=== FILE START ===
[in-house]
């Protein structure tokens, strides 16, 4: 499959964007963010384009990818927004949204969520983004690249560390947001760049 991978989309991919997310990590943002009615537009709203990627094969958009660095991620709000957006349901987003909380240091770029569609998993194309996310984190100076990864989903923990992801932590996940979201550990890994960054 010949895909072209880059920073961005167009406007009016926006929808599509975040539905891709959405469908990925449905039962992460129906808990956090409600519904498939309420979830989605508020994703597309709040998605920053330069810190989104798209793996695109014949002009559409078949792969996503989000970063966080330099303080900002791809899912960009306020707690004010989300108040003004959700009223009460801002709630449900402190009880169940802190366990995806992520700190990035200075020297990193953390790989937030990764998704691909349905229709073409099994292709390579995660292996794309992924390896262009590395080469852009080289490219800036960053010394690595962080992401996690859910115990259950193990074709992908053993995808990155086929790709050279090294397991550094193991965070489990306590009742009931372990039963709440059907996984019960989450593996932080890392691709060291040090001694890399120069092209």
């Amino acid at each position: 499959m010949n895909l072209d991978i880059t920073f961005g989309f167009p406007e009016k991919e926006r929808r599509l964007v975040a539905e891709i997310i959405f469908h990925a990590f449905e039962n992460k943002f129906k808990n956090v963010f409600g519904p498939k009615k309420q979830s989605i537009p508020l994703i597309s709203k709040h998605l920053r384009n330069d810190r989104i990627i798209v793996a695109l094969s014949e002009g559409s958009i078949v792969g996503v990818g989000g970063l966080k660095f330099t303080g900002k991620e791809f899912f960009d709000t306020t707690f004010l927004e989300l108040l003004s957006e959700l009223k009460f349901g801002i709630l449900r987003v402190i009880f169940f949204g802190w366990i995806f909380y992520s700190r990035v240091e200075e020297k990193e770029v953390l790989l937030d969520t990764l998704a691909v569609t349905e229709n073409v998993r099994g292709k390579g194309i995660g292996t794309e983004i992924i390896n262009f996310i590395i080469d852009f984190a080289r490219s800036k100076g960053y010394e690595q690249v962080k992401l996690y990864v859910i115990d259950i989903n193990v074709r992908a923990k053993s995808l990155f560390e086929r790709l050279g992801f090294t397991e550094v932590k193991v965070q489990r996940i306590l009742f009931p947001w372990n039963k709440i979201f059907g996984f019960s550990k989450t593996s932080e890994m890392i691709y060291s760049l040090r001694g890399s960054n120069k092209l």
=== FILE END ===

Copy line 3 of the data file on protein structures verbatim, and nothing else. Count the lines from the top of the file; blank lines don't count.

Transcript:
């Amino acid at each position: 499959m010949n895909l072209d991978i880059t920073f961005g989309f167009p406007e009016k991919e926006r929808r599509l964007v975040a539905e891709i997310i959405f469908h990925a990590f449905e039962n992460k943002f129906k808990n956090v963010f409600g519904p498939k009615k309420q979830s989605i537009p508020l994703i597309s709203k709040h998605l920053r384009n330069d810190r989104i990627i798209v793996a695109l094969s014949e002009g559409s958009i078949v792969g996503v990818g989000g970063l966080k660095f330099t303080g900002k991620e791809f899912f960009d709000t306020t707690f004010l927004e989300l108040l003004s957006e959700l009223k009460f349901g801002i709630l449900r987003v402190i009880f169940f949204g802190w366990i995806f909380y992520s700190r990035v240091e200075e020297k990193e770029v953390l790989l937030d969520t990764l998704a691909v569609t349905e229709n073409v998993r099994g292709k390579g194309i995660g292996t794309e983004i992924i390896n262009f996310i590395i080469d852009f984190a080289r490219s800036k100076g960053y010394e690595q690249v962080k992401l996690y990864v859910i115990d259950i989903n193990v074709r992908a923990k053993s995808l990155f560390e086929r790709l050279g992801f090294t397991e550094v932590k193991v965070q489990r996940i306590l009742f009931p947001w372990n039963k709440i979201f059907g996984f019960s550990k989450t593996s932080e890994m890392i691709y060291s760049l040090r001694g890399s960054n120069k092209l």